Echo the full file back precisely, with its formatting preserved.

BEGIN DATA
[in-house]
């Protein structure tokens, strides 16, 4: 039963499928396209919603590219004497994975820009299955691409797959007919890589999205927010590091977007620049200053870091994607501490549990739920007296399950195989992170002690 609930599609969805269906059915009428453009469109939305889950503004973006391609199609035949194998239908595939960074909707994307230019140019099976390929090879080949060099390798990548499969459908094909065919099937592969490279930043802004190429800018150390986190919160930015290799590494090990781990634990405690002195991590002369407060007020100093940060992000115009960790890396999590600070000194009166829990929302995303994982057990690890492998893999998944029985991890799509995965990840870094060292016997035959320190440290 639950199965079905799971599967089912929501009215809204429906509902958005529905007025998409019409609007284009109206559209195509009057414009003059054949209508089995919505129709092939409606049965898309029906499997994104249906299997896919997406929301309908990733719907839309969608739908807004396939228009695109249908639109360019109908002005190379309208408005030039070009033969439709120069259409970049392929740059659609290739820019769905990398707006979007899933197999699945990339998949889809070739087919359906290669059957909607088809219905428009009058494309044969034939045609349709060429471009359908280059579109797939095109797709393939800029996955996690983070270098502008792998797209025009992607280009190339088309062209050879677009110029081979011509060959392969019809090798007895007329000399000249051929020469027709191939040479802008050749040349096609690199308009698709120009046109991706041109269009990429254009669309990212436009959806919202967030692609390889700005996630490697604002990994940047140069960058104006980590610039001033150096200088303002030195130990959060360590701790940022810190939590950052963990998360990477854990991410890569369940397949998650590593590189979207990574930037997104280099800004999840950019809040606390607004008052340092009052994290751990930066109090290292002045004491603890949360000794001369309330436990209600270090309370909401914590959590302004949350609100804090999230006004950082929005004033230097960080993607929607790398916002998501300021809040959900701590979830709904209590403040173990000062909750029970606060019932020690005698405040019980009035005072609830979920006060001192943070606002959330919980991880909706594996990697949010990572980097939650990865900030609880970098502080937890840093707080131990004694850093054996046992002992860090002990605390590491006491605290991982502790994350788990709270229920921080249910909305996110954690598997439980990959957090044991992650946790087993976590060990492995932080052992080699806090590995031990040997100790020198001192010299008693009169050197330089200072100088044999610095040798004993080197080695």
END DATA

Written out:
[in-house]
């Protein structure tokens, strides 16, 4: 039963499928396209919603590219004497994975820009299955691409797959007919890589999205927010590091977007620049200053870091994607501490549990739920007296399950195989992170002690 609930599609969805269906059915009428453009469109939305889950503004973006391609199609035949194998239908595939960074909707994307230019140019099976390929090879080949060099390798990548499969459908094909065919099937592969490279930043802004190429800018150390986190919160930015290799590494090990781990634990405690002195991590002369407060007020100093940060992000115009960790890396999590600070000194009166829990929302995303994982057990690890492998893999998944029985991890799509995965990840870094060292016997035959320190440290 639950199965079905799971599967089912929501009215809204429906509902958005529905007025998409019409609007284009109206559209195509009057414009003059054949209508089995919505129709092939409606049965898309029906499997994104249906299997896919997406929301309908990733719907839309969608739908807004396939228009695109249908639109360019109908002005190379309208408005030039070009033969439709120069259409970049392929740059659609290739820019769905990398707006979007899933197999699945990339998949889809070739087919359906290669059957909607088809219905428009009058494309044969034939045609349709060429471009359908280059579109797939095109797709393939800029996955996690983070270098502008792998797209025009992607280009190339088309062209050879677009110029081979011509060959392969019809090798007895007329000399000249051929020469027709191939040479802008050749040349096609690199308009698709120009046109991706041109269009990429254009669309990212436009959806919202967030692609390889700005996630490697604002990994940047140069960058104006980590610039001033150096200088303002030195130990959060360590701790940022810190939590950052963990998360990477854990991410890569369940397949998650590593590189979207990574930037997104280099800004999840950019809040606390607004008052340092009052994290751990930066109090290292002045004491603890949360000794001369309330436990209600270090309370909401914590959590302004949350609100804090999230006004950082929005004033230097960080993607929607790398916002998501300021809040959900701590979830709904209590403040173990000062909750029970606060019932020690005698405040019980009035005072609830979920006060001192943070606002959330919980991880909706594996990697949010990572980097939650990865900030609880970098502080937890840093707080131990004694850093054996046992002992860090002990605390590491006491605290991982502790994350788990709270229920921080249910909305996110954690598997439980990959957090044991992650946790087993976590060990492995932080052992080699806090590995031990040997100790020198001192010299008693009169050197330089200072100088044999610095040798004993080197080695």